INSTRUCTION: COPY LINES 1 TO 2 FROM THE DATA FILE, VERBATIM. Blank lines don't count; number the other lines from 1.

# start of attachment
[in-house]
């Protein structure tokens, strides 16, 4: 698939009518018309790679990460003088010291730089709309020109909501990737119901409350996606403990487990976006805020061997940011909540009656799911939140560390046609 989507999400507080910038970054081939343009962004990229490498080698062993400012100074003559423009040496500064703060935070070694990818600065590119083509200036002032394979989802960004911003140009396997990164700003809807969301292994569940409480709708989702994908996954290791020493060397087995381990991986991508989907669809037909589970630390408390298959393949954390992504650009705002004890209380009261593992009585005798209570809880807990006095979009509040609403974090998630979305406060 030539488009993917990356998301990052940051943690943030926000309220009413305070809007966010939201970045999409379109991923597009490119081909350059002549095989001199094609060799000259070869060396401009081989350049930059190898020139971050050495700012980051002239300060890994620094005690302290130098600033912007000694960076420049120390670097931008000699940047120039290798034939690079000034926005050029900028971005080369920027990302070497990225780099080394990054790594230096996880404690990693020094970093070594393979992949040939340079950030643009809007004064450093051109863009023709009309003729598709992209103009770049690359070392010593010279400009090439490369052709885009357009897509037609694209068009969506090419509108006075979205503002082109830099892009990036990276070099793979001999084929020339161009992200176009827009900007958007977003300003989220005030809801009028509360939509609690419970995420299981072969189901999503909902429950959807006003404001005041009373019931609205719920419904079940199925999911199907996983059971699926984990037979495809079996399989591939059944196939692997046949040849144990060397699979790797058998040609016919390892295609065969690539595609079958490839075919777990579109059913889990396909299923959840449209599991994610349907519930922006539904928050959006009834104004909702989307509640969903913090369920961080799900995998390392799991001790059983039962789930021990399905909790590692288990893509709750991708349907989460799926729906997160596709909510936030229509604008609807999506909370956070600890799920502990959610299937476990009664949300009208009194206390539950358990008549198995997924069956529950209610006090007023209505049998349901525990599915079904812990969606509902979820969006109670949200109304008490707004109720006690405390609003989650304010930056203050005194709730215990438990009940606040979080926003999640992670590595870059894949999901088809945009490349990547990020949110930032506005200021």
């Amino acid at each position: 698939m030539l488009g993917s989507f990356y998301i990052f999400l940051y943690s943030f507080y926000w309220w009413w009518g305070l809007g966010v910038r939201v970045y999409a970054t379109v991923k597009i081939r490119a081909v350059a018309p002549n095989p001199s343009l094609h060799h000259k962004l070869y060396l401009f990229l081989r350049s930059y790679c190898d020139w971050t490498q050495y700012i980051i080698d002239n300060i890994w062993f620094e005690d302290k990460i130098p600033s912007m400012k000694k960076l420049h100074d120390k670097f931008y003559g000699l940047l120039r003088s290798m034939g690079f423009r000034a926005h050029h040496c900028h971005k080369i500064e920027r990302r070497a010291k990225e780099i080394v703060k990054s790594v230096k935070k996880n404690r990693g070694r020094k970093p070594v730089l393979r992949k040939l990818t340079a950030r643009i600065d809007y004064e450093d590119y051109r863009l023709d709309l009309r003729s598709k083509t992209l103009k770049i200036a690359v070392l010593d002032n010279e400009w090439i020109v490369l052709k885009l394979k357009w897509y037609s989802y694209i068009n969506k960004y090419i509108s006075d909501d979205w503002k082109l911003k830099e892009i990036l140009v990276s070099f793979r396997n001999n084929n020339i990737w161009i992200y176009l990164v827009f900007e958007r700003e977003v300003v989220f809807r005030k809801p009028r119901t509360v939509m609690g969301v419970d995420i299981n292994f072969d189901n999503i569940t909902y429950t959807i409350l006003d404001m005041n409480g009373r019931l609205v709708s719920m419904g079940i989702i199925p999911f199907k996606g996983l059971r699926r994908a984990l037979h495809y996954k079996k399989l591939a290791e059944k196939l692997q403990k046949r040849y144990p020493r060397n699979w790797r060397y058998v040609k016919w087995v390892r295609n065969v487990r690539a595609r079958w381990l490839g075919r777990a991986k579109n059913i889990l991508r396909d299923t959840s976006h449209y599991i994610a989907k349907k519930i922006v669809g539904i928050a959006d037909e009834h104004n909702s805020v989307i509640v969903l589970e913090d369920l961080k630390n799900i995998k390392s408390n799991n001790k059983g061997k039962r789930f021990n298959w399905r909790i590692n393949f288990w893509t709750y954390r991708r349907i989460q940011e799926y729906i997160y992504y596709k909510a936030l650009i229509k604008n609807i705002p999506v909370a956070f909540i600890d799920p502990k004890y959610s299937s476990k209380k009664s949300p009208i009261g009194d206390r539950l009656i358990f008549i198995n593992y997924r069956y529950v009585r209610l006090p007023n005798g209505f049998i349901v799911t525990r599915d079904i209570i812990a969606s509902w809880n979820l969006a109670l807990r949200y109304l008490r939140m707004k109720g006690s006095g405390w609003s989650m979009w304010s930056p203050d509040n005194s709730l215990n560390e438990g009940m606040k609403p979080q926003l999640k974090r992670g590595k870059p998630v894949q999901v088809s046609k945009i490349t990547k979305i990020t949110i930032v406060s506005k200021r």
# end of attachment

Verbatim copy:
[in-house]
């Protein structure tokens, strides 16, 4: 698939009518018309790679990460003088010291730089709309020109909501990737119901409350996606403990487990976006805020061997940011909540009656799911939140560390046609 989507999400507080910038970054081939343009962004990229490498080698062993400012100074003559423009040496500064703060935070070694990818600065590119083509200036002032394979989802960004911003140009396997990164700003809807969301292994569940409480709708989702994908996954290791020493060397087995381990991986991508989907669809037909589970630390408390298959393949954390992504650009705002004890209380009261593992009585005798209570809880807990006095979009509040609403974090998630979305406060 030539488009993917990356998301990052940051943690943030926000309220009413305070809007966010939201970045999409379109991923597009490119081909350059002549095989001199094609060799000259070869060396401009081989350049930059190898020139971050050495700012980051002239300060890994620094005690302290130098600033912007000694960076420049120390670097931008000699940047120039290798034939690079000034926005050029900028971005080369920027990302070497990225780099080394990054790594230096996880404690990693020094970093070594393979992949040939340079950030643009809007004064450093051109863009023709009309003729598709992209103009770049690359070392010593010279400009090439490369052709885009357009897509037609694209068009969506090419509108006075979205503002082109830099892009990036990276070099793979001999084929020339161009992200176009827009900007958007977003300003989220005030809801009028509360939509609690419970995420299981072969189901999503909902429950959807006003404001005041009373019931609205719920419904079940199925999911199907996983059971699926984990037979495809079996399989591939059944196939692997046949040849144990060397699979790797058998040609016919390892295609065969690539595609079958490839075919777990579109059913889990396909299923959840449209599991994610349907519930922006539904928050959006009834104004909702989307509640969903913090369920961080799900995998390392799991001790059983039962789930021990399905909790590692288990893509709750991708349907989460799926729906997160596709909510936030229509604008609807999506909370956070600890799920502990959610299937476990009664949300009208009194206390539950358990008549198995997924069956529950209610006090007023209505049998349901525990599915079904812990969606509902979820969006109670949200109304008490707004109720006690405390609003989650304010930056203050005194709730215990438990009940606040979080926003999640992670590595870059894949999901088809945009490349990547990020949110930032506005200021």